movwf   DEC0_REGISTER   ; move value back to the register

        movf    DEC1_REGISTER, 0; move decimal digit to acc
        addlw   d'246           ; is it >= 10?
        btfsc   status, c       ; skip if < 10
        movwf   DEC1_REGISTER   ; move value back to the register

; Update the counter
        decfsz  COUNTER, 1      ; decrement the counter
        goto    ROTATE          ; back to the top of the loop

END
        ...

The next optimization is to combine the digit adjustment with setting the flag. We already said any register with a value of 5 or greater will have a carry once it’s multiplied by 2. It will also have 10 subtracted after the shift. So we’ll combine the two and, rather than subtract 10 after the shift, we’ll subtract 5 before the shift. The code becomes:

; Load the registers
        movlw   d'204           ; load the binary register
        movwf   BIN_REGISTER    ;
        clrf    DEC0_REGISTER   ; clear decimal digit 0
        clrf    DEC1_REGISTER   ; clear decimal digit 1
        clrf    DEC2_REGISTER   ; clear decimal digit 2
        movlw   d'7             ; load the counter

; Set the flag bits
ROTATE
DIGIT0
        movf    DEC0_REGISTER, 0; move decimal digit to acc
        addlw   d'251           ; is it >= 5?
        btfss   status, c       ; skip if >= 5
        goto    DIGIT1          ; jump to next digit
        iorlw   d'128           ; set the MSB
        movwf   DEC0_REGISTER   ; move value back to register

DIGIT1
        movf    DEC1_REGISTER, 0; move decimal digit to acc
        addlw   d'251           ; is it >= 5?
        btfss   status, c       ; skip if >= 5
        goto    SHIFT_BITS      ; jump to next digit
        iorlw   d'128           ; set the MSB
        movwf   DEC1_REGISTER   ; move value back to register

; Shift the bits
SHIFT_BITS
        rlf     BIN_REGISTER, 1 ; rotate number to the left,
                                ; putting hi bit into carry
        rlf     DEC0_REGISTER, 1; rotate decimal digit 0
        rlf     DEC1_REGISTER, 1; rotate decimal digit 1
        rlf     DEC2_REGISTER, 1; rotate decimal digit 2

        decfsz  COUNTER, 1      ; decrement the counter
        goto    ROTATE          ; back to the top of the loop

; Update the counter
        decfsz  COUNTER, 1      ; decrement the counter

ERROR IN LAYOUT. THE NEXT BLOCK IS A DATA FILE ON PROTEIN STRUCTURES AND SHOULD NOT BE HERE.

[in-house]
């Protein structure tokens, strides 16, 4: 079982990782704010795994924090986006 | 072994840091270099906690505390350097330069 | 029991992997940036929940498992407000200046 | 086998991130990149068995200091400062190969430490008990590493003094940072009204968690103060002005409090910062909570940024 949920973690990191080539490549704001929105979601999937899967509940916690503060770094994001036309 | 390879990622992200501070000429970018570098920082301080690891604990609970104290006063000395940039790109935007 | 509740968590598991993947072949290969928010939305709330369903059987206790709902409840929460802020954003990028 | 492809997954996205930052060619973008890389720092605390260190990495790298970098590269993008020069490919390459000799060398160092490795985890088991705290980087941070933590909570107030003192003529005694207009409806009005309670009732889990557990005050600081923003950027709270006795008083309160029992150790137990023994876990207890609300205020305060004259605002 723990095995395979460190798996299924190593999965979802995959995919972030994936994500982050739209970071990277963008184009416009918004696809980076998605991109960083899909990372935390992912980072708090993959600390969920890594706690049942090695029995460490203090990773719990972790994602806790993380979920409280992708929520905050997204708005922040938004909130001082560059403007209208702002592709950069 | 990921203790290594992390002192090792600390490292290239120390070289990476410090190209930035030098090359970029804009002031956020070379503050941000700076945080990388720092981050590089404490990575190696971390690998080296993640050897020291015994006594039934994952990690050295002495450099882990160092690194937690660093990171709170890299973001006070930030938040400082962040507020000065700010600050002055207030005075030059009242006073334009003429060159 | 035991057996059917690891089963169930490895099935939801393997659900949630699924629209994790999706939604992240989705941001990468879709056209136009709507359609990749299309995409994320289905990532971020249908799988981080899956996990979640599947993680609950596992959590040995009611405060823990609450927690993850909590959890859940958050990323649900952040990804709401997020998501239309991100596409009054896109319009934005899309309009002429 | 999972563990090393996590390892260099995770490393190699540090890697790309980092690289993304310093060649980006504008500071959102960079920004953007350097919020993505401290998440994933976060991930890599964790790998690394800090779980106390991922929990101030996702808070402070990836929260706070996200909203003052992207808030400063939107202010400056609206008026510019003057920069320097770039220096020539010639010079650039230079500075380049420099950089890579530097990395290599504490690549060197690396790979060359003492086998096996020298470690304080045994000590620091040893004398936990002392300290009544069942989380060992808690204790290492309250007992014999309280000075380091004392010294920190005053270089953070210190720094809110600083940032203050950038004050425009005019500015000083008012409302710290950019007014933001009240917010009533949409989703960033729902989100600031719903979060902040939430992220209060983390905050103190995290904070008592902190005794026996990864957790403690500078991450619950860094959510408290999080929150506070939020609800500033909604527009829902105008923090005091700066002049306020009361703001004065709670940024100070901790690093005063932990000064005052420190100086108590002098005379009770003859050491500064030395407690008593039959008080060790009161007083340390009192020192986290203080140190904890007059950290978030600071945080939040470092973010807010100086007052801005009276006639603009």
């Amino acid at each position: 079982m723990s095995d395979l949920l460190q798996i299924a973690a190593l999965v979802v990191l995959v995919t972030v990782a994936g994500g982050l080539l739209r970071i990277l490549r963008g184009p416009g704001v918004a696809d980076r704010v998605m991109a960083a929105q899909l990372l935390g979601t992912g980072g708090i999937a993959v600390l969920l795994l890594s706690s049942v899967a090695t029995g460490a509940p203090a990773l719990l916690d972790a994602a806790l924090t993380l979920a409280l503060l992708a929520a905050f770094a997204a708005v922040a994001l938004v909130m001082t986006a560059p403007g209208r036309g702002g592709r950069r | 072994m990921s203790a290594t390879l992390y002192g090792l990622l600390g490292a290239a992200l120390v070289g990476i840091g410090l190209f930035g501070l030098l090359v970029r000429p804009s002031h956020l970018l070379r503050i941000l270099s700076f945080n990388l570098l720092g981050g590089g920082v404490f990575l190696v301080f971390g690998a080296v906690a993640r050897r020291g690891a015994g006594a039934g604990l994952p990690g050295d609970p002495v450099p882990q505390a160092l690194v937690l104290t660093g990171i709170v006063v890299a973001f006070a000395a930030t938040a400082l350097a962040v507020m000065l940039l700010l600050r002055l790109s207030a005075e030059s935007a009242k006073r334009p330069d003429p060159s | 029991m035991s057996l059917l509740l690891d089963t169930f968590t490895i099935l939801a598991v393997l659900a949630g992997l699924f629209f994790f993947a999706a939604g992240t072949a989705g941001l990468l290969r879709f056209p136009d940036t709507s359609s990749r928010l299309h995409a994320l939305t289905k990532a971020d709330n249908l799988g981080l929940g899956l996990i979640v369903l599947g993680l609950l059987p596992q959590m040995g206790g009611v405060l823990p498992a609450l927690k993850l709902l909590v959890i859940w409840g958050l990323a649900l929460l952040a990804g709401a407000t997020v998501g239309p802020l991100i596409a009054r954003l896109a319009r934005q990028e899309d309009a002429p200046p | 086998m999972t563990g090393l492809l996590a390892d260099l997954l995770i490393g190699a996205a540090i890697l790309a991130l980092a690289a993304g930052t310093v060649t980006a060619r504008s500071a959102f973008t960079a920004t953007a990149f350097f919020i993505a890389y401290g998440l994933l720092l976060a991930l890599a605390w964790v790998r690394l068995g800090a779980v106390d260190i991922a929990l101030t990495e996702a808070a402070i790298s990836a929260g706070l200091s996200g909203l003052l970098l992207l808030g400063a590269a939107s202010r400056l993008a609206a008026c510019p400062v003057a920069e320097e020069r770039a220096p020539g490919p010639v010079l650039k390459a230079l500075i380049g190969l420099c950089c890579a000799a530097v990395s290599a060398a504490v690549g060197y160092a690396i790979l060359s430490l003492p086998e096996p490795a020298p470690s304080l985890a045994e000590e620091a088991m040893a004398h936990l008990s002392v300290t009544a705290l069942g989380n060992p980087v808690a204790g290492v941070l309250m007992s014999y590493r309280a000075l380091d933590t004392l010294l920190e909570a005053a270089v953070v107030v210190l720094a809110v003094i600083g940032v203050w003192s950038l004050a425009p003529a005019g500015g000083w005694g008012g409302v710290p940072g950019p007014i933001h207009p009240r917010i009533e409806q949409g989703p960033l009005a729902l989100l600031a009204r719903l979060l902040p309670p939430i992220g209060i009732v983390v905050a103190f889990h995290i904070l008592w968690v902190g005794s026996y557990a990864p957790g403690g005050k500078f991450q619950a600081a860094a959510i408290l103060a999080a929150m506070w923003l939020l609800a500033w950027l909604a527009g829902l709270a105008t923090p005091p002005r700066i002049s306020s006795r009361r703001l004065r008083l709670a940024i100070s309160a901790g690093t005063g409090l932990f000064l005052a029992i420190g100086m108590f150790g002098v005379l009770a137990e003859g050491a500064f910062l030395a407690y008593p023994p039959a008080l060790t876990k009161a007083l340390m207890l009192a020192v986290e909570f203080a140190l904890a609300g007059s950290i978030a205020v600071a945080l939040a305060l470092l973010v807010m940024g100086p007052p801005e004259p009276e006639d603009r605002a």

goto    ROTATE          ; back to the top of the loop

END
        ...

So after all that, where does Add 3 – Shift come from? Each time through the loop, if a register’s value is greather than 5, 5 is subtracted and the MSB set. Setting the MSB is the same as adding 128 so we’re really adding 123.

This is for an 8 bit register. But as I mentioned at the beginning, BCD is normally done using 4 bit registers. In that case, setting the MSB is the same as adding 8. So add 8, subtract 5 (in other words, add 3) and shift.

Fixing CH340 Problems On A NodeMCU V3 Board

A while back I bought a couple of NodeMCU V3 boards via EBay. They’ve sat among my “projects waiting to happen” until I pulled them out this past week intending to install MicroPython on one of them. However, when I connected the boards to my Linux laptop’s USB port they weren’t recognized. This board uses the CH340G USB-to-UART chip and when I ran dmesg I saw the errors shown below:

NodeMCU Error Messages

This is not an uncommon problem if the number of people posting questions with similar errors is any indication. Some saw it as a software driver problem. Some indicated changing to a different USB cable or using a powered hub fixed the problem. I believed it was a hardware problem since removing and reinserting the USB cable would occasionally result in different errors.

This was confirmed when I noticed the laptop would recognize the CH340G with no errors if I flexed the board’s microUSB connector while pressing the reset button. I suspect the problem was caused by a solder bridge on the board below the USB connector or a problem in the connector itself but ultimately the question was, how to fix it?

First I tried to reflow the connector’s solder using a hot air gun. When that didn’t work I decided to replace the connector with something a bit more substantial.

The result is shown below. The microUSB connector was removed and replaced with a 4 pin header attached to the board using super glue. The header pins were connected to appropriate locations on the NodeMCU board using wire-wrap wire as shown in the photo and specified in the accompanying list.

NodeMCU Error Messages
NodeMCU Header Connections
Header Pin Name USB Wire Color Board Connection
1 USB GND Black AMS1117 (3.3V Reg) Pin 1
2 USB D+ Green CH340G Pin 5
3 USB D- White CH340G Pin 6
4 USB 5V Red AMS1117 (3.3V Reg) Pin 3

Replacing the NodeMCU’s microUSB connector means a custom programming cable is needed for the board. That was easily accomplished by cutting the end off an old USB cable and replacing it with a 1X4 crimp connector. Now when the board is plugged in the laptop’s USB port the CH340G is recognized with no errors.

NodeMCU Error Messages

If you’re careful you may be able to just remove the existing microUSB connector and replace it with a new one. However, the board traces below the connector are tiny and pull up easily. Ultimately, it may be easier (and lesss frustrating) to go with with pin header replacement in the first place.